2. Talent and resources have shifted toward emerging tech markets.
Growing tech markets like Austin, Denver, Portland and Raleigh continue their win streaks, adding new software companies each year and expanded tech workforces, generally leading to better economic conditions in those communities. But they’re also coping with expensive home prices and low housing inventory. Startups are thoughtfully introducing new models to reconcile these dynamics, suggesting that VCs expect these housing challenges to remain for the foreseeable future.
3. Portions of the lending and home closing process are being digitized.
Twenty years ago, real estate agents would carry hard copies of purchase contracts to their buyers and review everything manually. Today digital contract signing has become fairly commonplace, but everything that happens after that is still mostly manual. This includes the delivery of earnest money, signing of mortgage docs, obtaining title insurance and the process of “closing” on your home via an attorney. But the last leg of the transaction is now (finally) becoming a more digitized process via online notaries, better mortgage underwriting software and the adoption of escrow management software by closing attorneys. The confluence of all of these advances occurring almost simultaneously has created a very favorable window of opportunity for innovating the homebuying process, and some VCs are assembling portfolio companies that play in each part of the transaction.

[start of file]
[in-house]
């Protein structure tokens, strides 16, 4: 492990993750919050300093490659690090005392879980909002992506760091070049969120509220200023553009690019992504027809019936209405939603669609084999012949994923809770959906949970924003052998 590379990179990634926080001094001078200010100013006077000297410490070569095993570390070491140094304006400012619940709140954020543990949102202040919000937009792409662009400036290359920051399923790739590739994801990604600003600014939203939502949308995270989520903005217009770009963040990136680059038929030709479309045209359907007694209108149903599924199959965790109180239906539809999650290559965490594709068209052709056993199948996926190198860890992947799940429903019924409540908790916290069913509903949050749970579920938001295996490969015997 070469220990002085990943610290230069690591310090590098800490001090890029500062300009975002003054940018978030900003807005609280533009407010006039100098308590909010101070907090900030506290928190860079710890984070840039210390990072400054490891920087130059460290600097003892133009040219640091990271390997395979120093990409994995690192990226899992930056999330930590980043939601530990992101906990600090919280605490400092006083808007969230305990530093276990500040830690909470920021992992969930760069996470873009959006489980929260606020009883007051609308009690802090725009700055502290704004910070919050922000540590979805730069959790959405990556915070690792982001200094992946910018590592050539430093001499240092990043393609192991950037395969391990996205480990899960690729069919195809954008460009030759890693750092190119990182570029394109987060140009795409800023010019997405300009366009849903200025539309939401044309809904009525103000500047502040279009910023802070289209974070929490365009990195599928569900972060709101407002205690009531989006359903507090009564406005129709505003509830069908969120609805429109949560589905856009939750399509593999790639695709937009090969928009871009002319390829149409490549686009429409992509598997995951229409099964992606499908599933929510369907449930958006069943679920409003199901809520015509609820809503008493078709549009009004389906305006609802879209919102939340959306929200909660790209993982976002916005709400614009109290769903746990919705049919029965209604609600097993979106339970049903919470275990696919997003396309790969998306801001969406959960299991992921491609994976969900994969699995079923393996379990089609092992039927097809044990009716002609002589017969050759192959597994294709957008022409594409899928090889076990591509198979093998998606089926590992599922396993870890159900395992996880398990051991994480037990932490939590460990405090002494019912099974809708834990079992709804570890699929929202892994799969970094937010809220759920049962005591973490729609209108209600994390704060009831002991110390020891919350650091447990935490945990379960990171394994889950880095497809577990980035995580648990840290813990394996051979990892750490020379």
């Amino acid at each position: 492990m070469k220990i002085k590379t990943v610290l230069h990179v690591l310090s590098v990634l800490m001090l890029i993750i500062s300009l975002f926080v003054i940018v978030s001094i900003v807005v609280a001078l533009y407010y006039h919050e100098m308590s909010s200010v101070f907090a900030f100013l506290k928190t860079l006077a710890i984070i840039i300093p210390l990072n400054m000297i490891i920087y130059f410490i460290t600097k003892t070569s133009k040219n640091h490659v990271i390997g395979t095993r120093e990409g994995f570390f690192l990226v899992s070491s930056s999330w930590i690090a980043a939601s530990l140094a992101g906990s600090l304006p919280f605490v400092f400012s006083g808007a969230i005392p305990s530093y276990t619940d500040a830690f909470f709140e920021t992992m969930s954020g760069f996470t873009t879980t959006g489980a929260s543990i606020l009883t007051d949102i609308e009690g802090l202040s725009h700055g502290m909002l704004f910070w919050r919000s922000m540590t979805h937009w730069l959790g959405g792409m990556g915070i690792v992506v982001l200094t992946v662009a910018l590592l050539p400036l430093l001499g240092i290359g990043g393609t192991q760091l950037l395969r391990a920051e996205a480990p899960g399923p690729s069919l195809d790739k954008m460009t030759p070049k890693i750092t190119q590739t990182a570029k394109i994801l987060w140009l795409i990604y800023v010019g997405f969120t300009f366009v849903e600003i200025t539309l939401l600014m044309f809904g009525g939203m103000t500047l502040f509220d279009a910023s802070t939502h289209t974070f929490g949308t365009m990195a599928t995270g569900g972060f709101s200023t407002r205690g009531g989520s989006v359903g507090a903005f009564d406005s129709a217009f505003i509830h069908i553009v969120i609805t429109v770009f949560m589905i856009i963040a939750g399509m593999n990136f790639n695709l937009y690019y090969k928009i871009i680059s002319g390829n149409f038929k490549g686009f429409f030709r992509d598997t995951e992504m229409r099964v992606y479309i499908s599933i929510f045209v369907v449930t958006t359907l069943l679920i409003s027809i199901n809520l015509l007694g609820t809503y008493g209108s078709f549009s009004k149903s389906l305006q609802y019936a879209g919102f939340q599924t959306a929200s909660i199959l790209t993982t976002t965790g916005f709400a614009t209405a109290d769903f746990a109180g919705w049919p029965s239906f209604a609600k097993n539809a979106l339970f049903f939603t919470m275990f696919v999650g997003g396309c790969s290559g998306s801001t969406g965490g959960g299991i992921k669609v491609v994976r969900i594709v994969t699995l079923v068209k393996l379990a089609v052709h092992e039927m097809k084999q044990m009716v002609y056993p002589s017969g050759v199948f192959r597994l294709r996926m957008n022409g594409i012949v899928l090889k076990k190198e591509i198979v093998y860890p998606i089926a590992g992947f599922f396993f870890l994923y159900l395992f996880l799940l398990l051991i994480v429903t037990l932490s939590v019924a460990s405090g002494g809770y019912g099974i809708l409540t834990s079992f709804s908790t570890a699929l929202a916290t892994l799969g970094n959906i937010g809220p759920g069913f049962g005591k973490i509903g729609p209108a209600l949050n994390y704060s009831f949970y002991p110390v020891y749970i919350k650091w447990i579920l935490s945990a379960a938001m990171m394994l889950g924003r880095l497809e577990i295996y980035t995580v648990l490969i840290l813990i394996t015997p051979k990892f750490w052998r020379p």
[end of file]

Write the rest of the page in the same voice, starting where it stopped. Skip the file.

4. Consumer demand for liquidity and convenience.
In the last few years, the real estate technology category known as iBuying has gone from a mostly unknown service to a mainstream offering that homeowners can now consider when selling their homes. These services provide homeowners cash offers for their homes and the convenience of closing the transactions as fast as three weeks from contract signing. Homeowners are beginning to opt for these services not only due to the convenience of avoiding repairs/improvements to their homes, but because they need the liquidity in order to proceed with other life decisions — like moving out of state, getting divorced or proceeding with the purchase of another property.
What should we expect next?
When it comes to funding, innovation and change in the real estate space, we’re in the very early innings of a long ballgame. Most of us startups in the real estate technology space are simply establishing a presence and attempting to garner some degree of brand recognition at this point. We’re a far cry from full-on “disruption” of the traditional system of buying and selling homes that’s been in place for the better part of 60 years. But the one major source of optimism for VCs is the anecdotal evidence that suggests that many consumers are unhappy with the traditional framework of the home transaction process. So long as this satisfaction deficit exists, it provides a very large window for innovation and disruption within the real estate space.